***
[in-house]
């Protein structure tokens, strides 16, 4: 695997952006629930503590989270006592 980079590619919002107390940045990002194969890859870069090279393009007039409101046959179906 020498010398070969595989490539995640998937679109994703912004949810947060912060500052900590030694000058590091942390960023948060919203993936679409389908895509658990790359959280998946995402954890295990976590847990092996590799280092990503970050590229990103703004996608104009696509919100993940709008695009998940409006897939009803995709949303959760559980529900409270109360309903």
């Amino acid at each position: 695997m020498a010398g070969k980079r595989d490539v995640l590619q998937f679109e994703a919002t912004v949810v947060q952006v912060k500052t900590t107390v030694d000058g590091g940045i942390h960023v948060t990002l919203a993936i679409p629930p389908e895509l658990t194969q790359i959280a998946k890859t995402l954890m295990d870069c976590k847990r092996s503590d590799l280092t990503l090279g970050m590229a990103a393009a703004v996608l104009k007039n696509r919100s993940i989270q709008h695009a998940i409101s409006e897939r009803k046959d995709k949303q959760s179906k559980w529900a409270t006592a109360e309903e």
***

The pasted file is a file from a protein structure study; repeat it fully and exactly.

[in-house]
């Protein structure tokens, strides 16, 4: 695997952006629930503590989270006592 980079590619919002107390940045990002194969890859870069090279393009007039409101046959179906 020498010398070969595989490539995640998937679109994703912004949810947060912060500052900590030694000058590091942390960023948060919203993936679409389908895509658990790359959280998946995402954890295990976590847990092996590799280092990503970050590229990103703004996608104009696509919100993940709008695009998940409006897939009803995709949303959760559980529900409270109360309903």
């Amino acid at each position: 695997m020498a010398g070969k980079r595989d490539v995640l590619q998937f679109e994703a919002t912004v949810v947060q952006v912060k500052t900590t107390v030694d000058g590091g940045i942390h960023v948060t990002l919203a993936i679409p629930p389908e895509l658990t194969q790359i959280a998946k890859t995402l954890m295990d870069c976590k847990r092996s503590d590799l280092t990503l090279g970050m590229a990103a393009a703004v996608l104009k007039n696509r919100s993940i989270q709008h695009a998940i409101s409006e897939r009803k046959d995709k949303q959760s179906k559980w529900a409270t006592a109360e309903e």